Although their ideas are at times overblown and their lyrics pretentious, Jane’s Addiction’s musical chemistry was never anything less than amazing. One of the most original and influential bands of the late ‘80s/early ‘90s, their bold sound generally featured an arty and innovative melding of funk and metal. The principal components of that sound were Dave Navarro’s unique guitar histrionics, Stephen Perkins’ powerful tribal drum pounding, Eric Avery’s throbbing bass playing, and Perry Farrell’s ridiculously high pitched voice (which makes Jane’s Addiction a love ‘em or hate ‘em proposition to many people).
The band’s second album but first studio/major label album (their lesser self-titled debut was a live album released by Triple X records), Nothing’s Shocking is a consistently fascinating if not entirely consistent alternative rock record at a time when such a label actually meant something. The band’s spectacular sound is immediately showcased on “Up The Beach,” a suitably dreamy and epic entrance into the world of Jane’s Addiction, while the aptly titled “Ocean Size” starts acoustically before exploding. “Had A Dad” is more straightforward and metallic, but it’s also catchy as hell, and it has some great guitar and memorably autobiographical lyrics from Farrell. “Ted, Just Admit It…” is surely a song that will polarize listeners, but though Farrell’s vocals and lyrics (about serial killer Ted Bundy) are at times grating, this powerful song is more than salvaged by the band’s superior musicianship. Next, “Standing In The Shower Thinking” is a breezy funkfest, while “Summertime Rolls” begins quietly before evolving into a droney epic; yet for all of the song’s atmospheric strengths (which are not inconsiderable) it’s one of the few tracks here that doesn’t really take off like I expected it to. Fortunately, the same can’t be said for the towering “Mountain Song,” one of the band’s very best rockers, while “Idiots Rule” is a minor, atypical horn-driven effort that offers more funky fun. Which brings us to “Jane Says,” one of the band’s signature songs whose catchy pop melody and lyrics (about the sad plight of a junkie prostitute) get to me every time. Had the album ended there it would’ve been fine by me, for “Thank You Boys” is just a jazzy little minute long interlude, and I’ve never been a big fan of the hard rocking but obnoxious “Pigs In Zen,” which, as a compact disc only add on, can really be considered a bonus track, anyway (not that anyone listens to records or tapes anymore).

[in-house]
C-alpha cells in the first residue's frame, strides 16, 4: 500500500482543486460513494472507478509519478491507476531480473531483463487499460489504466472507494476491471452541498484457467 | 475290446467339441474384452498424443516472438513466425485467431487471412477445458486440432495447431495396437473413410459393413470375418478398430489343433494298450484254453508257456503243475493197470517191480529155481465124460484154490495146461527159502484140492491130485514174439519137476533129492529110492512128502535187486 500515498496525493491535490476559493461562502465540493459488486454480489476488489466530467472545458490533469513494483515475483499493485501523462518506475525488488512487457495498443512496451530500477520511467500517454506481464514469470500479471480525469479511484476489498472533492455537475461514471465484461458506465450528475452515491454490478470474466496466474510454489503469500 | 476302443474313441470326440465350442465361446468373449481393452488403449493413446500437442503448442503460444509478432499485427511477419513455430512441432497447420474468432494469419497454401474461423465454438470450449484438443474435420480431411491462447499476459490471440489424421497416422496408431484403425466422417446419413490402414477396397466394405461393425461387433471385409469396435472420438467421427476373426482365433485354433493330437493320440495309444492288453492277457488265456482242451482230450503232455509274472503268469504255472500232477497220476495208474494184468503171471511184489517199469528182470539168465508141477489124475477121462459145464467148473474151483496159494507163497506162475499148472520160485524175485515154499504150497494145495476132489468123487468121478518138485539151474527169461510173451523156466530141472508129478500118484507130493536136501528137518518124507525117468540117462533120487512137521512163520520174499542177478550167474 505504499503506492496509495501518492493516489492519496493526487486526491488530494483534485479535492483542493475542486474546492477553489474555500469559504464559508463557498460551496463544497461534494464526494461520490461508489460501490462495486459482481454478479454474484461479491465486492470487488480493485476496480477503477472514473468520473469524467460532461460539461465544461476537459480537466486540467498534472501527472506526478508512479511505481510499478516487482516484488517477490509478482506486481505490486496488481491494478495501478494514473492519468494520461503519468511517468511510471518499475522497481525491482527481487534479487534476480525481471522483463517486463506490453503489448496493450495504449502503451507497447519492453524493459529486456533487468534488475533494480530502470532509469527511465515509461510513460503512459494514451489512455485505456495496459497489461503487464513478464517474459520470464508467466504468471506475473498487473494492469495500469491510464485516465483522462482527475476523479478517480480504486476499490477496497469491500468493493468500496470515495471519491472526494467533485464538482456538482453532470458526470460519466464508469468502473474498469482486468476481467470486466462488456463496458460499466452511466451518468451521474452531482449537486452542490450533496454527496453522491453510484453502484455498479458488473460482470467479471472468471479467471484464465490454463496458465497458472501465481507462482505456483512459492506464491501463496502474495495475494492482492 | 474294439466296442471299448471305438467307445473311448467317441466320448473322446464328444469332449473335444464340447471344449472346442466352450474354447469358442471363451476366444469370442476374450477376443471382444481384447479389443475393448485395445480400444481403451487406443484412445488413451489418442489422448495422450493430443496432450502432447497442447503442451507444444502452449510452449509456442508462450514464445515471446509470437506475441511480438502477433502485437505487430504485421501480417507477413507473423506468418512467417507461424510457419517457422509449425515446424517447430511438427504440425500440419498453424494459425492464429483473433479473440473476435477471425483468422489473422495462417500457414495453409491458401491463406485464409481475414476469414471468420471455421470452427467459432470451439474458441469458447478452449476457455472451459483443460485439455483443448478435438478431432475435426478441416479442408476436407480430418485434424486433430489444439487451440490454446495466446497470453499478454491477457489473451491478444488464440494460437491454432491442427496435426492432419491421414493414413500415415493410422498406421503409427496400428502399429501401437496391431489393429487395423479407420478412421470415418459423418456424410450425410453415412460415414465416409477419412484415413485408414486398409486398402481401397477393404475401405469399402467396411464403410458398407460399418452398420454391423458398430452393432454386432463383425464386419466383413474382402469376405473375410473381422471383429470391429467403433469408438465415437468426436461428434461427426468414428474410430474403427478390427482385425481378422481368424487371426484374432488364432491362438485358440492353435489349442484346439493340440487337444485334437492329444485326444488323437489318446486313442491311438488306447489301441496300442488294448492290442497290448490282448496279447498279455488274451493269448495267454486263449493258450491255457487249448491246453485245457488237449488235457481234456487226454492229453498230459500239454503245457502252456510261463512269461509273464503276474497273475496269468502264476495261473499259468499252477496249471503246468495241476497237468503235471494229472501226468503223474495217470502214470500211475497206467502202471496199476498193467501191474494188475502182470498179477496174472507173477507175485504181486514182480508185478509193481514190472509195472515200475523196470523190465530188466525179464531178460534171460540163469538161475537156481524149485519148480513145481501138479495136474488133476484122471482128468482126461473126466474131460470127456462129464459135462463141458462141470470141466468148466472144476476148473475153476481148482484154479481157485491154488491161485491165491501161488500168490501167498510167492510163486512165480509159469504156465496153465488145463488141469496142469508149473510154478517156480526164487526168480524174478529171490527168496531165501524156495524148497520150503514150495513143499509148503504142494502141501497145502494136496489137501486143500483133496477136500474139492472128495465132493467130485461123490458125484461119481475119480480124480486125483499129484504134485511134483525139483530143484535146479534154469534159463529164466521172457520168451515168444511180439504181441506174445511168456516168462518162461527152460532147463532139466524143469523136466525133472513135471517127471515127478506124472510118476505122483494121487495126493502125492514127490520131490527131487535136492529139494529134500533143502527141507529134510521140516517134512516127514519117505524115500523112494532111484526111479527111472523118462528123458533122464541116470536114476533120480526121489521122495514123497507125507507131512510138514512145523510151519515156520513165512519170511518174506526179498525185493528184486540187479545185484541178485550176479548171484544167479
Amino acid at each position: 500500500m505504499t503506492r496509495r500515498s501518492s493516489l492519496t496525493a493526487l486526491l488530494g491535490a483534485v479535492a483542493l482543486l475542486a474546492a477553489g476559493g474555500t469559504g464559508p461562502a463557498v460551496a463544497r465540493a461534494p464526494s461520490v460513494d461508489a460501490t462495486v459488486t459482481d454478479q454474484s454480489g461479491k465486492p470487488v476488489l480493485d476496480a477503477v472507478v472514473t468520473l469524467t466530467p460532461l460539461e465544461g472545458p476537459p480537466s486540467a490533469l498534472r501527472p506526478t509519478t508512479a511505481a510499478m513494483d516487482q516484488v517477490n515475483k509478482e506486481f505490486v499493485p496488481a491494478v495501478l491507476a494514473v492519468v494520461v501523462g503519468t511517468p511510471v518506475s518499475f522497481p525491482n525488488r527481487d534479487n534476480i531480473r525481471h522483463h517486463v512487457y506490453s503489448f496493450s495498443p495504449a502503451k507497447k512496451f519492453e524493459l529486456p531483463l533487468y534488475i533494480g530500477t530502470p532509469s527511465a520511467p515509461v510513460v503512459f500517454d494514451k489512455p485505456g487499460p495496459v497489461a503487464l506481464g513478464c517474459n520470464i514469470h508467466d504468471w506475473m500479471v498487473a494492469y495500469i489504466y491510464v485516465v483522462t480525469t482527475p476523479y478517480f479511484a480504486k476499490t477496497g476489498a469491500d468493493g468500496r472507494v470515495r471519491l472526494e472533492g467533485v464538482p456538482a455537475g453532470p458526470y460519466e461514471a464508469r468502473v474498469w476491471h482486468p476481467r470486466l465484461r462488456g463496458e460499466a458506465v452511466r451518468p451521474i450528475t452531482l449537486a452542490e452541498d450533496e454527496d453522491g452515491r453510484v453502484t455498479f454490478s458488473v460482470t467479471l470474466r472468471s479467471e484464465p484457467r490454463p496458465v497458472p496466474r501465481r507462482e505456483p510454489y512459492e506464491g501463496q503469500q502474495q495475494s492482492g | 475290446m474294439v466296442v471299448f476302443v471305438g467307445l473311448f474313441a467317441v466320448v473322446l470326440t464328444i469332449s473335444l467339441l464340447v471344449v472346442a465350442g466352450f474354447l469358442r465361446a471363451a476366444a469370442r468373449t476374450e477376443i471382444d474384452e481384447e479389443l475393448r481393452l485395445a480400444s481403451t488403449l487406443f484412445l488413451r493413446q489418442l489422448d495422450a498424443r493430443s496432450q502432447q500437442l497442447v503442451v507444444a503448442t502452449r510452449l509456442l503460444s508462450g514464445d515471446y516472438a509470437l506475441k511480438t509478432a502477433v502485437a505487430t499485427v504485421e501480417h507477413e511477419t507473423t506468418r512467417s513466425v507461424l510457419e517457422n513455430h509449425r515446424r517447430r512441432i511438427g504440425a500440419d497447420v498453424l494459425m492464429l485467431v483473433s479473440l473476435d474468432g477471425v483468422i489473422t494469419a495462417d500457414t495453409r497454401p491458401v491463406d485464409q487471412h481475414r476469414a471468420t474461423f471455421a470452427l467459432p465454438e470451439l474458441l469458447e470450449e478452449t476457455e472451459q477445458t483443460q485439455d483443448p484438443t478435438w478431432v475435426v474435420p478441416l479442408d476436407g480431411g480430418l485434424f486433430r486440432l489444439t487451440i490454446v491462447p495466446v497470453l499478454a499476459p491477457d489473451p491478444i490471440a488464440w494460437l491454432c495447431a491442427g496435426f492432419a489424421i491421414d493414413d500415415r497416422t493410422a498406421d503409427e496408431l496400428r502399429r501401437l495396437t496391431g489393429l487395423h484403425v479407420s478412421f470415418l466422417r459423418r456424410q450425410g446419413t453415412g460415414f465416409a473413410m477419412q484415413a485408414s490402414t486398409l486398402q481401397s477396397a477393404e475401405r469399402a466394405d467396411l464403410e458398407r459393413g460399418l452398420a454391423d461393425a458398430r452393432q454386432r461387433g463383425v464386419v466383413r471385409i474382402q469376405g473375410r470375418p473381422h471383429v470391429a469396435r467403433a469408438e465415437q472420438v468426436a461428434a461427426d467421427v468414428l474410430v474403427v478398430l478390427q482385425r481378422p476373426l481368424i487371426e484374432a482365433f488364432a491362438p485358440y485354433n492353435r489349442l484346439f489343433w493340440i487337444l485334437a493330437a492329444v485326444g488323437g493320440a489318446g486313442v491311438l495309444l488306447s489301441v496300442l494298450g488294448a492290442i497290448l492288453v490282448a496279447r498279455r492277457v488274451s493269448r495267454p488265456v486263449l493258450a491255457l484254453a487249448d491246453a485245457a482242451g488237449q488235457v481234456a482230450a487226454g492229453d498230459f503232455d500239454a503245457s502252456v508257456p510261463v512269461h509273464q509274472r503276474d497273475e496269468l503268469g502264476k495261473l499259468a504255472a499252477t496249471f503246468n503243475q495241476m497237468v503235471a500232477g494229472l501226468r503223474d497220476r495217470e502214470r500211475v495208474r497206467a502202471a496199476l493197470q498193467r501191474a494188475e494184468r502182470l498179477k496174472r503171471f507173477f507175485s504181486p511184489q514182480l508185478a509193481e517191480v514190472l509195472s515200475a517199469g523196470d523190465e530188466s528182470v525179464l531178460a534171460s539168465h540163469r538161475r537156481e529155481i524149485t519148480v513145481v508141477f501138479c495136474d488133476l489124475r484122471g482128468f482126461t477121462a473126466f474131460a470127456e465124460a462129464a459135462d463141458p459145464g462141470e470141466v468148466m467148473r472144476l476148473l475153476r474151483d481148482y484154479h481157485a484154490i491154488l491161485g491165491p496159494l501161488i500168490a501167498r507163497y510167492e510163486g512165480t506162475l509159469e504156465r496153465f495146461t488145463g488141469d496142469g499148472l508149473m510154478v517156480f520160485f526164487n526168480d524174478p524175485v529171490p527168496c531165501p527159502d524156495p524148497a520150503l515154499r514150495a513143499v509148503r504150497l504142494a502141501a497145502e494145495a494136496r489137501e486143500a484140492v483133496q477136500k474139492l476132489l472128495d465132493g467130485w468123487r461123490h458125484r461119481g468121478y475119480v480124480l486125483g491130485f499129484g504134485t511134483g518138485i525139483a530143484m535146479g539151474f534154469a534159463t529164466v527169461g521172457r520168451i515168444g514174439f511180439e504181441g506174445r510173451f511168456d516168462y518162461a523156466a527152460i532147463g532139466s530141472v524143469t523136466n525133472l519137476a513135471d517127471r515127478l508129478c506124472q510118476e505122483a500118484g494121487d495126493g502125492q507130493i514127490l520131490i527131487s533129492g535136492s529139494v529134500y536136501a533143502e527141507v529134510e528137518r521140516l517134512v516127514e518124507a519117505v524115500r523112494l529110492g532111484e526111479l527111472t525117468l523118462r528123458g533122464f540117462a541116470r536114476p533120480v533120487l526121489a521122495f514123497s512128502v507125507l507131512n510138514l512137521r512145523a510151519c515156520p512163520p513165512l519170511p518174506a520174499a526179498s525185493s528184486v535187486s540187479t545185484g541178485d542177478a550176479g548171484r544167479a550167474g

This was the first album to gain the band some notoriety, in no small part due to the explicit album cover designed by the multi-talented Farrell himself (which featured Siamese twins with their hair on fire), but the best was yet to come.